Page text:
What is the difference between 1080i and 1080p?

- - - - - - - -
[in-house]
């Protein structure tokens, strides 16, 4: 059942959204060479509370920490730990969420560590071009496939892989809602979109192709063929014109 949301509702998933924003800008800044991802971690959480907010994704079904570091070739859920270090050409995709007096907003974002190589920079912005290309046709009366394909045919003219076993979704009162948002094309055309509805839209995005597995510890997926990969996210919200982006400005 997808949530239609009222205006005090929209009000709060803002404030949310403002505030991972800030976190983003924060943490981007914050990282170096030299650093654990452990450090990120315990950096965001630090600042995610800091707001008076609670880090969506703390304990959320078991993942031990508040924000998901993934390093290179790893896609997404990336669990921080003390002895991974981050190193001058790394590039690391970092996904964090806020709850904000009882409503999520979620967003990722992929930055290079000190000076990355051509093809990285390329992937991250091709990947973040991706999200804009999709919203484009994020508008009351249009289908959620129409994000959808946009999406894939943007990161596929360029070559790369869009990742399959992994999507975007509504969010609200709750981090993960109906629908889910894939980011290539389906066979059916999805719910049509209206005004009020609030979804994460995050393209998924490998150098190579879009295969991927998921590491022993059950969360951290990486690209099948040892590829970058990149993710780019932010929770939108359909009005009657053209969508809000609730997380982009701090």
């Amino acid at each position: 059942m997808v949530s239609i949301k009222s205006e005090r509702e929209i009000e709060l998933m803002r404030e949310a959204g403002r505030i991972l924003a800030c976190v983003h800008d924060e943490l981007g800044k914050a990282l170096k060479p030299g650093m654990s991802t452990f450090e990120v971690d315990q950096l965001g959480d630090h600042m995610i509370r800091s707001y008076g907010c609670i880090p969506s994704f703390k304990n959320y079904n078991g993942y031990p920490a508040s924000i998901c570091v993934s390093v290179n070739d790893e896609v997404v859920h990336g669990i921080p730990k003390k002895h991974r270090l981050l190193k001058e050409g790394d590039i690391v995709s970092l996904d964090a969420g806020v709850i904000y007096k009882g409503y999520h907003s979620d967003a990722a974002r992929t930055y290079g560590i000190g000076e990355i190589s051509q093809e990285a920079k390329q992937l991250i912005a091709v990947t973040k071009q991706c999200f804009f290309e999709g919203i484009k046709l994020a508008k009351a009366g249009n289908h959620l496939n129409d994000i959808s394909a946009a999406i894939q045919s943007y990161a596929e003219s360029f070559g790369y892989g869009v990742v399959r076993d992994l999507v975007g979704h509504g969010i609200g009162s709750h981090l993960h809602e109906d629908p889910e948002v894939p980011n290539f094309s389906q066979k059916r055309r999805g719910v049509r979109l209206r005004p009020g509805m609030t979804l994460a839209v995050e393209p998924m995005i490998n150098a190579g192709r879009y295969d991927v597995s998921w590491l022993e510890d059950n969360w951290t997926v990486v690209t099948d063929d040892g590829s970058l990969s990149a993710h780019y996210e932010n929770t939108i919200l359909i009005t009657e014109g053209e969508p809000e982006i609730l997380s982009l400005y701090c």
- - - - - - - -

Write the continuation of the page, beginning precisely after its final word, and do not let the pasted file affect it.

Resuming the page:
HDTV 1080i is an interlaced picture and 1080p is progressive. HDTV 1080p is the shorthand name for a category of video modes. The number 1080 represents 1,080 lines of vertical resolution, while the letter p stands for progressive scan or non-interlaced. 1080p is considered an HDTV video mode. The term usually assumes a widescreen aspect ratio of 16:9, implying a horizontal (display) resolution of 1920 dots across and a frame resolution of 1920 × 1080 or exactly 2,073,600 pixels. The frame rate in hertz can be either implied by the context or specified after the letter p (such as 1080p30, meaning 30 frames per second). 1080p is sometimes referred to in marketing materials as "True High-Definition" or "Full High-Definition". Although 2K/4K digital cinema technology is commercially available, and ultra-high definition video is in the research phase, 1080p and 1080i are currently the highest-resolution formats widely used for broadcasting and consumer distribution of video content. 1080i (pronounced "ten eighty I") is shorthand name for a category of video modes. The number 1080 stands for 1080 lines of vertical resolution, while the letter i stands for interlaced or non-progressive scan. 1080i is considered to be an HDTV video mode. The term usually assumes a widescreen aspect ratio of 16:9, implying a horizontal resolution of 1920 pixels and a frame resolution of 1920 × 1080 or about 2.07 million pixels. The frame rate in hertz can be either implied by the context or specified after the letter i. The two frame rates in common use are 25 and 30 Hz, with the former (1080i25) generally being used in traditional PAL and SECAM countries (Europe, Australia, much of Asia, Africa), the latter (1080i30) in traditional NTSC countries (e.g. United States, Canada and Japan). Both variants can be transported by both major digital television formats, ATSC and DVB. 1080i vs 1080p To compare 1080i and 1080p it is important to compare framerates. Due to interlacing 1080i has twice the frame-rate but half the resolution of a 1080p signal using the same bandwidth. This is especially useful in sport-shows and other shows with fast-moving action. However, on some flat screens that don't support interlacing, this instead becomes smeared or jarred artifacts. Current digital television broadcast systems and standards are not equipped for 1080p50/60 transmission. Also, the majority of consumer televisions offered for sale are currently not equipped to receive or decode a 1080p signal at any frequency. It is less bandwidth-intensive to broadcast a film at 1080p24 than 1080i30, since 20% less data would be transferred. In addition, when the source material is 24 frames per second, as are most films, it would be easy to convert a 1080p24 broadcast to an NTSC 1080i30 format using a 3:2 pulldown process (see telecine). Moreover, displaying a p24 broadcast on an i50 system (such as PAL) requires the speed of video and audio be increased by over 4% (to 25 frames per second). For movies the frames (25 or 30 per second) are segmented into two interlaced fields with equal time index (psf, progressive in or with segmented frames). The deinterlacer has to perform a simple weave only. This ensures compatibility with 1080i25/30 with only little less coding efficiency than 1080p25/30 and half the bandwidth requirement of 1080p50/60, but the SDTV problems of PAL speed-up and Telecine judder remain. 1080i is better